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Offshore workers have high risks of fatal injuries

If you work offshore in the Gulf of Mexico, you already know the dangers that you face before you even set foot on the oil rig. While major disasters like the Deepwater Horizon explosion garner the bulk of the media’s attention, most work-related fatalities in the offshore oil and gas industries are related to transportation events.

Offshore workers typically arrive at the oil rigs aboard chartered helicopters, which can crash into the Gulf. This makes these tragedies the fatal events that occur most frequently in the industry.

What causes the helicopter crashes?

While each fatal event is unique, some commonalities have emerged — most notably inclement weather and mechanical failures. When the mechanical failures forced the pilots to attempt to land their helicopters, most had to try to land in the Gulf. In 20 percent of the crash landings on water where nobody died, the aircraft flotation devices didn’t deploy or work.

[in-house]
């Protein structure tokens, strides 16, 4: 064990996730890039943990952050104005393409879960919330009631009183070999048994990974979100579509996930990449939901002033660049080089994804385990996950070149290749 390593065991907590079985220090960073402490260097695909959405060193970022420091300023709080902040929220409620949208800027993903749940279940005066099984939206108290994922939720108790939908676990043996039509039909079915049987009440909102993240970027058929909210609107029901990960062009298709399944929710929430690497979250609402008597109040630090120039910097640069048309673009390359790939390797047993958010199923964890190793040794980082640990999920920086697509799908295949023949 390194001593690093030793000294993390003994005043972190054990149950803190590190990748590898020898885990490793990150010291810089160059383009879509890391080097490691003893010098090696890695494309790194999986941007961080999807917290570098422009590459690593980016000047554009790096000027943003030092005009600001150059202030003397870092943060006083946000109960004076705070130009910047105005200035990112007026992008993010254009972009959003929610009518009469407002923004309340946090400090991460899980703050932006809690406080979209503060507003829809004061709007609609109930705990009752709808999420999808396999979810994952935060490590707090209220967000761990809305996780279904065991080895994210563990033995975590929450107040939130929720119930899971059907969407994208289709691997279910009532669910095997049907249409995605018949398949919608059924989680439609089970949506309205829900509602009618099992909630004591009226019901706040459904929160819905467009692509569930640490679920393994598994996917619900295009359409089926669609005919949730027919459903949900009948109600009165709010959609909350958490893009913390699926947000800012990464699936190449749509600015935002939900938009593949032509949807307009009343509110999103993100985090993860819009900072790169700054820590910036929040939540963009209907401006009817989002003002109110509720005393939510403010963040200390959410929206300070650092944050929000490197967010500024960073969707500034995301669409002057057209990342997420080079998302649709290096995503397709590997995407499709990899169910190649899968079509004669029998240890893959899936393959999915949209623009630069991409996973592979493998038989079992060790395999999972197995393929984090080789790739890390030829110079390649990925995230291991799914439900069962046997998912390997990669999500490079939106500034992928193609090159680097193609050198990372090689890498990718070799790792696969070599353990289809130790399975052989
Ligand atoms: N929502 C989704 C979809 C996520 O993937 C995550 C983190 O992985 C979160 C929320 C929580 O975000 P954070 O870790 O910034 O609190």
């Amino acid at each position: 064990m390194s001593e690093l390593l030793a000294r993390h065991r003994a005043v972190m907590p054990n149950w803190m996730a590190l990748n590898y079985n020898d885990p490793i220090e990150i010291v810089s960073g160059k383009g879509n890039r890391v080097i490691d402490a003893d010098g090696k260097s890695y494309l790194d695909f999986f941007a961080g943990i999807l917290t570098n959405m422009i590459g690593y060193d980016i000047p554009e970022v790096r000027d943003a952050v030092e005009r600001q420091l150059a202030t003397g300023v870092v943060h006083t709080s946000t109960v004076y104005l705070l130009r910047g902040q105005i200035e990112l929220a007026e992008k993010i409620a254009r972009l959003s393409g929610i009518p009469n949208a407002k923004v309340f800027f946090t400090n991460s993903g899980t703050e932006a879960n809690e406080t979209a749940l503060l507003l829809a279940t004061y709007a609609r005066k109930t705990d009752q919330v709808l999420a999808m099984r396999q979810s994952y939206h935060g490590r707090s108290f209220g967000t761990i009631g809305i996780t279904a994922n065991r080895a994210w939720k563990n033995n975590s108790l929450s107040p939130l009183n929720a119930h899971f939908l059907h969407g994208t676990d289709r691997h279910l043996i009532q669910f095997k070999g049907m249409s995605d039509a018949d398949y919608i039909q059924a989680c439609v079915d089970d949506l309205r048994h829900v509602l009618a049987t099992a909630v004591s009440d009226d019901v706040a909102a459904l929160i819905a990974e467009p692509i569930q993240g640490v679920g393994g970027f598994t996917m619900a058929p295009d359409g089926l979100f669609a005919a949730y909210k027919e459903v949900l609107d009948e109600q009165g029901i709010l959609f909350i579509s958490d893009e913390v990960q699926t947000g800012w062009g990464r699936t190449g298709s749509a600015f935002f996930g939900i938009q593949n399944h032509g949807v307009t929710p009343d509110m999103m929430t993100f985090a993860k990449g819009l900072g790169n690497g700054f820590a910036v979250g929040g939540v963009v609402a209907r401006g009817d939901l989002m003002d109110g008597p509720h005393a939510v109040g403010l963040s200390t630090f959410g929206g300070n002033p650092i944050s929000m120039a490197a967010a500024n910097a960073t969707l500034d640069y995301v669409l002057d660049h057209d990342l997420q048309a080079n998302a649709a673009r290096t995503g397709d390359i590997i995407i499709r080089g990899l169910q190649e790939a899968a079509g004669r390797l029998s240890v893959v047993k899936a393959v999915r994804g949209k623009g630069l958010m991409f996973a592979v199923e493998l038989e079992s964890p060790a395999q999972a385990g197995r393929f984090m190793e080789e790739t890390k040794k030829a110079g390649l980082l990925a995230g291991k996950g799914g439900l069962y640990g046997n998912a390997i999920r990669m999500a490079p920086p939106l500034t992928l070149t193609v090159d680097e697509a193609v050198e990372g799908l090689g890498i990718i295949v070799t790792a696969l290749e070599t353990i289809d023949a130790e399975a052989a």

Perhaps due to inconsistent use of life jackets, drowning was cited as the primary cause of death, followed by exposure.

Other deadly offshore hazards

In the years between 2003 and 2010, there were 128 deaths of workers in the oil and gas industries. Of that total, 127 fatalities occurred in operations based in the Gulf of Mexico.

Fatal incidents not involving helicopters or other forms of transportation included:

  • Contact with equipment or objects (16 percent)
  • Fires and explosions (13 percent)
  • Exposure to harmful environments or substances (13 percent)

If you were injured while working offshore in the Gulf of Mexico, you might be entitled to financial compensation and potentially other benefits.